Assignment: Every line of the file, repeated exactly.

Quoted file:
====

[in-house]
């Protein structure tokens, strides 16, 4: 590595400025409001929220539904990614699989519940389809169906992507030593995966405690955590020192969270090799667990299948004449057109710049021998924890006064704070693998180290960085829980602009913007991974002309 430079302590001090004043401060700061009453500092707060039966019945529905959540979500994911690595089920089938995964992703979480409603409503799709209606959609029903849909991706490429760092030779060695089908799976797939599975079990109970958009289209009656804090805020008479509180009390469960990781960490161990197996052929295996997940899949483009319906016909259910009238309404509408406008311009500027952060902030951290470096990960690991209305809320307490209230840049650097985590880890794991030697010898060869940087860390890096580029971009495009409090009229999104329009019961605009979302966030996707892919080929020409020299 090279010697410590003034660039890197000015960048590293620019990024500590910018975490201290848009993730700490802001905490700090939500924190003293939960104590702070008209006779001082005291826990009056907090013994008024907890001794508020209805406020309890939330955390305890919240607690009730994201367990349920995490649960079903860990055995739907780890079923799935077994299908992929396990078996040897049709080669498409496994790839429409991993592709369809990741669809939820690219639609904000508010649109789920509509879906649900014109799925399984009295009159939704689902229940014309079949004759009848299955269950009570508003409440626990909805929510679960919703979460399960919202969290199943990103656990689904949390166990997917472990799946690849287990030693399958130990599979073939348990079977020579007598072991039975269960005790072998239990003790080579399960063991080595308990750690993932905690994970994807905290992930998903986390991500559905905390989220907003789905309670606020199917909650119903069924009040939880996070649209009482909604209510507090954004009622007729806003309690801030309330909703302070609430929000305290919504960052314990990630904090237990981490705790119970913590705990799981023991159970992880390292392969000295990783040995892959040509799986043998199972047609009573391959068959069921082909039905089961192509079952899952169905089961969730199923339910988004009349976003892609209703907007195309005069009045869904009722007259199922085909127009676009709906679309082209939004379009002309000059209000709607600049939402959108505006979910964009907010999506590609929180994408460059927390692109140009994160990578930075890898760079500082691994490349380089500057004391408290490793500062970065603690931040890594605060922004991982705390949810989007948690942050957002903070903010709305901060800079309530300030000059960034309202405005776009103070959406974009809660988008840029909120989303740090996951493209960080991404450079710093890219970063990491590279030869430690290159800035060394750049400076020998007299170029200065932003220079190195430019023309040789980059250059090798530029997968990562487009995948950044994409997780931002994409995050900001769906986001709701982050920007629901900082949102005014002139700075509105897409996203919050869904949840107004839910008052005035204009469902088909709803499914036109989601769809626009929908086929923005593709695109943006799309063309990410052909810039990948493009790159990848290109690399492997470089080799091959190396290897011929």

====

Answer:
[in-house]
């Protein structure tokens, strides 16, 4: 590595400025409001929220539904990614699989519940389809169906992507030593995966405690955590020192969270090799667990299948004449057109710049021998924890006064704070693998180290960085829980602009913007991974002309 430079302590001090004043401060700061009453500092707060039966019945529905959540979500994911690595089920089938995964992703979480409603409503799709209606959609029903849909991706490429760092030779060695089908799976797939599975079990109970958009289209009656804090805020008479509180009390469960990781960490161990197996052929295996997940899949483009319906016909259910009238309404509408406008311009500027952060902030951290470096990960690991209305809320307490209230840049650097985590880890794991030697010898060869940087860390890096580029971009495009409090009229999104329009019961605009979302966030996707892919080929020409020299 090279010697410590003034660039890197000015960048590293620019990024500590910018975490201290848009993730700490802001905490700090939500924190003293939960104590702070008209006779001082005291826990009056907090013994008024907890001794508020209805406020309890939330955390305890919240607690009730994201367990349920995490649960079903860990055995739907780890079923799935077994299908992929396990078996040897049709080669498409496994790839429409991993592709369809990741669809939820690219639609904000508010649109789920509509879906649900014109799925399984009295009159939704689902229940014309079949004759009848299955269950009570508003409440626990909805929510679960919703979460399960919202969290199943990103656990689904949390166990997917472990799946690849287990030693399958130990599979073939348990079977020579007598072991039975269960005790072998239990003790080579399960063991080595308990750690993932905690994970994807905290992930998903986390991500559905905390989220907003789905309670606020199917909650119903069924009040939880996070649209009482909604209510507090954004009622007729806003309690801030309330909703302070609430929000305290919504960052314990990630904090237990981490705790119970913590705990799981023991159970992880390292392969000295990783040995892959040509799986043998199972047609009573391959068959069921082909039905089961192509079952899952169905089961969730199923339910988004009349976003892609209703907007195309005069009045869904009722007259199922085909127009676009709906679309082209939004379009002309000059209000709607600049939402959108505006979910964009907010999506590609929180994408460059927390692109140009994160990578930075890898760079500082691994490349380089500057004391408290490793500062970065603690931040890594605060922004991982705390949810989007948690942050957002903070903010709305901060800079309530300030000059960034309202405005776009103070959406974009809660988008840029909120989303740090996951493209960080991404450079710093890219970063990491590279030869430690290159800035060394750049400076020998007299170029200065932003220079190195430019023309040789980059250059090798530029997968990562487009995948950044994409997780931002994409995050900001769906986001709701982050920007629901900082949102005014002139700075509105897409996203919050869904949840107004839910008052005035204009469902088909709803499914036109989601769809626009929908086929923005593709695109943006799309063309990410052909810039990948493009790159990848290109690399492997470089080799091959190396290897011929």